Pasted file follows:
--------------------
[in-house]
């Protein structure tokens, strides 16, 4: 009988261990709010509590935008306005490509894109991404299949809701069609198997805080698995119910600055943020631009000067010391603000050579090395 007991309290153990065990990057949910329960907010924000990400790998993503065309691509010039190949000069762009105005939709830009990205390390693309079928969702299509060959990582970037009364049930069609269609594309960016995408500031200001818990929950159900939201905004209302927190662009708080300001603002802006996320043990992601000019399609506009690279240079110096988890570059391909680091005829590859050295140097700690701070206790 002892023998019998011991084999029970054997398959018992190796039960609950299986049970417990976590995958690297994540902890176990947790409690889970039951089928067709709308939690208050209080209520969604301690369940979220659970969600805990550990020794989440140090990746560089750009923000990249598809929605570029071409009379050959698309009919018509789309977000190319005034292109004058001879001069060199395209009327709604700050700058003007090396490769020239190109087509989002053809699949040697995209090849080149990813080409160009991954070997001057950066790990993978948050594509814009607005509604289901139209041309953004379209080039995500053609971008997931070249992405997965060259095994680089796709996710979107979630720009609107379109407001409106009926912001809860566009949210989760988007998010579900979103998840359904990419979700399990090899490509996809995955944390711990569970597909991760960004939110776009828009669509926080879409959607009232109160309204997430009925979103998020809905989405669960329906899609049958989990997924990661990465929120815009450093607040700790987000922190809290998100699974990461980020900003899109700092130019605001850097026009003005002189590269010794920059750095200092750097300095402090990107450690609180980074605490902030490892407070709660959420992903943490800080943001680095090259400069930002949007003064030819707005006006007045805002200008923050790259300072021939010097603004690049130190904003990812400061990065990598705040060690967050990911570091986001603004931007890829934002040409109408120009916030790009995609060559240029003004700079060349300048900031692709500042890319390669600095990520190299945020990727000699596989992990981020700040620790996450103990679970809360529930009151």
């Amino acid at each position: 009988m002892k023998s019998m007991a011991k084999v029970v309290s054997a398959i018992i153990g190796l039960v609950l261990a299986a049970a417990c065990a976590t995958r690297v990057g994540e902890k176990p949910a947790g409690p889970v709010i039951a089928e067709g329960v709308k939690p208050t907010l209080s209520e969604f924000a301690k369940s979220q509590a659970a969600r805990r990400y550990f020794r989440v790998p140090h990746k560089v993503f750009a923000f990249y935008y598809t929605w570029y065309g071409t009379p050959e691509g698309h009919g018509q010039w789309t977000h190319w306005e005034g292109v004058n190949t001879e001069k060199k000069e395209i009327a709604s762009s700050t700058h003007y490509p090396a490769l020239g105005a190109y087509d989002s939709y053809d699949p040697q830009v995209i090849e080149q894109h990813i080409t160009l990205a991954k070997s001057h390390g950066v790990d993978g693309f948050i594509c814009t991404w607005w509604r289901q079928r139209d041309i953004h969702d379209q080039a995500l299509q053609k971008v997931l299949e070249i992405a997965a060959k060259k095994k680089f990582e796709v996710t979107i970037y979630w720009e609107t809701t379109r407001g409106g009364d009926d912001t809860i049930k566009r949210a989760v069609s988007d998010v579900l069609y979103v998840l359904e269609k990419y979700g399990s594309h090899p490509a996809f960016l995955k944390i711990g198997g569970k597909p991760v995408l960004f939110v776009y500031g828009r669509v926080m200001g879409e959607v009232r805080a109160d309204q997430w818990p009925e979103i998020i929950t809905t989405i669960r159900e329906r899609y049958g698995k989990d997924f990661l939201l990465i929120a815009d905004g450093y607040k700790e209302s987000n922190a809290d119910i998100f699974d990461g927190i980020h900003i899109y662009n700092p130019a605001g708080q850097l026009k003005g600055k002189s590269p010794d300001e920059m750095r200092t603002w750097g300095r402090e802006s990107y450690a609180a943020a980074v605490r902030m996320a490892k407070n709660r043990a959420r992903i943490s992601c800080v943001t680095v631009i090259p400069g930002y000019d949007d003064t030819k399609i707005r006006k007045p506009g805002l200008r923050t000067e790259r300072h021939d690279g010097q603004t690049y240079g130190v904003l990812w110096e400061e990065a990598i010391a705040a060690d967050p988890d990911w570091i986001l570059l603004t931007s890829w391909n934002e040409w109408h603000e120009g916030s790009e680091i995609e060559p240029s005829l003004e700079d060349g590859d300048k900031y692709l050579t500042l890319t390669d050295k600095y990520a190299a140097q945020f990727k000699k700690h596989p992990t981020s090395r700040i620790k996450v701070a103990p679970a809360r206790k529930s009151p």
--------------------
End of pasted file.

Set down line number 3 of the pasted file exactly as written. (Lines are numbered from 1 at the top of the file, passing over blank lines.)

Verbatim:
């Amino acid at each position: 009988m002892k023998s019998m007991a011991k084999v029970v309290s054997a398959i018992i153990g190796l039960v609950l261990a299986a049970a417990c065990a976590t995958r690297v990057g994540e902890k176990p949910a947790g409690p889970v709010i039951a089928e067709g329960v709308k939690p208050t907010l209080s209520e969604f924000a301690k369940s979220q509590a659970a969600r805990r990400y550990f020794r989440v790998p140090h990746k560089v993503f750009a923000f990249y935008y598809t929605w570029y065309g071409t009379p050959e691509g698309h009919g018509q010039w789309t977000h190319w306005e005034g292109v004058n190949t001879e001069k060199k000069e395209i009327a709604s762009s700050t700058h003007y490509p090396a490769l020239g105005a190109y087509d989002s939709y053809d699949p040697q830009v995209i090849e080149q894109h990813i080409t160009l990205a991954k070997s001057h390390g950066v790990d993978g693309f948050i594509c814009t991404w607005w509604r289901q079928r139209d041309i953004h969702d379209q080039a995500l299509q053609k971008v997931l299949e070249i992405a997965a060959k060259k095994k680089f990582e796709v996710t979107i970037y979630w720009e609107t809701t379109r407001g409106g009364d009926d912001t809860i049930k566009r949210a989760v069609s988007d998010v579900l069609y979103v998840l359904e269609k990419y979700g399990s594309h090899p490509a996809f960016l995955k944390i711990g198997g569970k597909p991760v995408l960004f939110v776009y500031g828009r669509v926080m200001g879409e959607v009232r805080a109160d309204q997430w818990p009925e979103i998020i929950t809905t989405i669960r159900e329906r899609y049958g698995k989990d997924f990661l939201l990465i929120a815009d905004g450093y607040k700790e209302s987000n922190a809290d119910i998100f699974d990461g927190i980020h900003i899109y662009n700092p130019a605001g708080q850097l026009k003005g600055k002189s590269p010794d300001e920059m750095r200092t603002w750097g300095r402090e802006s990107y450690a609180a943020a980074v605490r902030m996320a490892k407070n709660r043990a959420r992903i943490s992601c800080v943001t680095v631009i090259p400069g930002y000019d949007d003064t030819k399609i707005r006006k007045p506009g805002l200008r923050t000067e790259r300072h021939d690279g010097q603004t690049y240079g130190v904003l990812w110096e400061e990065a990598i010391a705040a060690d967050p988890d990911w570091i986001l570059l603004t931007s890829w391909n934002e040409w109408h603000e120009g916030s790009e680091i995609e060559p240029s005829l003004e700079d060349g590859d300048k900031y692709l050579t500042l890319t390669d050295k600095y990520a190299a140097q945020f990727k000699k700690h596989p992990t981020s090395r700040i620790k996450v701070a103990p679970a809360r206790k529930s009151p």